Second Trump-Kim summit draws high attention

Source
China Military Online
Editor
Chen Zhuo
Time
2019-02-20

File photo: Stephen Biegun, the US special envoy for DPRK, arrived in the ROK on the afternoon of February 3.

By Du Chaoping

The second summit between the top leaders of the United States and the Democratic People’s Republic of Korea (DPRK) is to be held in Hanoi, Vietnam at the end of February. Many parties are hopeful for substantive breakthroughs in this summit. But Stephen Biegun, the US special envoy for DPRK said frankly that it would be impossible to solve all the difficult issues within a short period of time. While Andrey Denisov, Russian ambassador to China, said that the six-party talks are still paramount, and without the talks, it will be difficult to implement any agreement reached in the event of the second summit between the DPRK and the United States.

All parties have high expectations on the second Trump-Kim summit, in the meantime, are still in a wait-and-see mode.

On February 12, General Robert B. Abrams, commander of the United States Forces Korea pointed out that although the tension between the US and the DPRK has eased greatly, the DPRK military strength has "almost no verifiable changes" and is still measured as a strong military threat since the first Trump-Kim summit. The same "no verifiable changes" go for the military deterrence of the Republic of Korea (ROK). The ROK military publicly exhibited the burrow bomb known as the “bunker buster” and announced to start components manufacturing for domestically-made fifth-generation jet fighters on February 14.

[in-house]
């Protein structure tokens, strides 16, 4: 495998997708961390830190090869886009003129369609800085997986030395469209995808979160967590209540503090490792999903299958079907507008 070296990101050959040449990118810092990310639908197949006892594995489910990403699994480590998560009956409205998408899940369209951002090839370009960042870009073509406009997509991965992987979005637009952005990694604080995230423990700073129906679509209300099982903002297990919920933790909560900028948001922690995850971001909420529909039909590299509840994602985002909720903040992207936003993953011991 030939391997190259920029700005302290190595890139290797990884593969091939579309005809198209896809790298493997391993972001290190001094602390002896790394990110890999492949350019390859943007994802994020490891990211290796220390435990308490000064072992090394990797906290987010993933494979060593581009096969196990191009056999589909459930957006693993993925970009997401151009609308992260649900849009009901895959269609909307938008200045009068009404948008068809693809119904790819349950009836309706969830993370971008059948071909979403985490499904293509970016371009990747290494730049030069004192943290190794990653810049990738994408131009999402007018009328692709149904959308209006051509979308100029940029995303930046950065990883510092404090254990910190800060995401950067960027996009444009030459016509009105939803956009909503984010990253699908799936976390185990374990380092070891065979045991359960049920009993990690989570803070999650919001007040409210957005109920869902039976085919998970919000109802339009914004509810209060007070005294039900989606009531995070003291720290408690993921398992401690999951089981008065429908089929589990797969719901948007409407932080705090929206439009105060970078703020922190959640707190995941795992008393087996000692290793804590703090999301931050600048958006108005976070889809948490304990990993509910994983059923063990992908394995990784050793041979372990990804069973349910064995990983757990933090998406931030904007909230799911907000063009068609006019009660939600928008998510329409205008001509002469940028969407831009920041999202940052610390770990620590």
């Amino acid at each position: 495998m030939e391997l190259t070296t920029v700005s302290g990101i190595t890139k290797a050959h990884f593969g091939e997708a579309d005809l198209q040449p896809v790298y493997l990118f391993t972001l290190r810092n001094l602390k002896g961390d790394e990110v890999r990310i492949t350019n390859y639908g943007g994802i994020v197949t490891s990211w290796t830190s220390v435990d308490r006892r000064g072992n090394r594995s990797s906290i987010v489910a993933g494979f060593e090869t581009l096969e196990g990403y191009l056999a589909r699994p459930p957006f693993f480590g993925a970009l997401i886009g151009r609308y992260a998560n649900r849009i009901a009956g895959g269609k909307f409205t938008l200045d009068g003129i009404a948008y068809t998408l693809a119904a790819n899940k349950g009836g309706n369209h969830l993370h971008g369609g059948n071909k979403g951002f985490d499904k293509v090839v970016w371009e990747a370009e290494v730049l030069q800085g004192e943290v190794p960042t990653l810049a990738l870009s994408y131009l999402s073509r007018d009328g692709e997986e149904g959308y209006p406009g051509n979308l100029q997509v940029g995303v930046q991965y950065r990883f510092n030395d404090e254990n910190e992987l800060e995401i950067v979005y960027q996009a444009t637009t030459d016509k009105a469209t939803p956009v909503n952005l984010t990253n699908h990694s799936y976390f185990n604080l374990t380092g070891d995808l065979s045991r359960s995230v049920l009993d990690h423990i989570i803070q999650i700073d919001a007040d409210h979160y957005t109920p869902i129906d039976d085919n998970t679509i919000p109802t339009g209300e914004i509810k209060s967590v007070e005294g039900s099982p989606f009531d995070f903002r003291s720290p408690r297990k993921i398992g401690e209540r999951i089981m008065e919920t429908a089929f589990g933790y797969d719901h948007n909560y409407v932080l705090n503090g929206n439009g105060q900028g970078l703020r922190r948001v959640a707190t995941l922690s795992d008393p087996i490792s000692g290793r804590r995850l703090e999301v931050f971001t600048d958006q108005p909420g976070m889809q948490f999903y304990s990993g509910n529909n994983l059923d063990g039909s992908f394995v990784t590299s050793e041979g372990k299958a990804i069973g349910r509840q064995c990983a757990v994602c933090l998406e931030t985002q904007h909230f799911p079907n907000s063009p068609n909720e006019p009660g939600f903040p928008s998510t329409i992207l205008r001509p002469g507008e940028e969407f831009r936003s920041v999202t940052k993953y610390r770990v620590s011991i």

According to the Yonhap News Agency, the US-ROK joint military exercise might be an important topic of the second Trump-Kim summit, and the outcome of the summit is likely to affect the 2019 plan of exercises. In his New Year address, Kim Jong-un, top leader of the DPRK, called for the ROK and the United States to halt their joint military exercise, and stop sending strategic weapons to the Korean Peninsula. Analysts believed that the DPRK will take this as a prerequisite for creating a permanent peace atmosphere on the Korean Peninsula and may actively promote the inclusion of the above issue in the second summit between heads of the DPRK and the United States.

An editorial published on the Singapore-based Lianhe Zaobao website said that although the first Trump-Kim summit is widely regarded as a historical breakthrough, it is undeniable that the joint statement issued is vague and general in content, and the denuclearization of the Korean Peninsula is still hard to realize after the summit. US Secretary of State Mike Pompeo pointed out that the second DPRK-US summit will focus on issues such as easing tension on the Korean Peninsula and reducing the danger of military conflicts. The goal on the US part is to “go as far as possible”.

How far can the summit progress? The ROK side is very optimistic about this question. During the presidential meeting held at the Blue House on February 11, President Moon Jae-in said that the second summit between the DPRK and the United States is expected to bring a major turn for peace on the peninsula. It will help achieve more specific progress in the denuclearization of the peninsula for which the two sides have reached a framework agreement, building a new and improved DPRK-US relationship, and establishing the peace mechanism on the peninsula. According to the ROK’s Dong-a Ilbo, the DPRK and the United States have narrowed their differences during the three-day working-level talk held in Pyongyang and have decided to include the armistice statement and part of declarations to the nuclear facilities at Yongbyon in the Hanoi Declaration adopted at the second summit. Furthermore the peninsula peace agreement could be reached during this summit.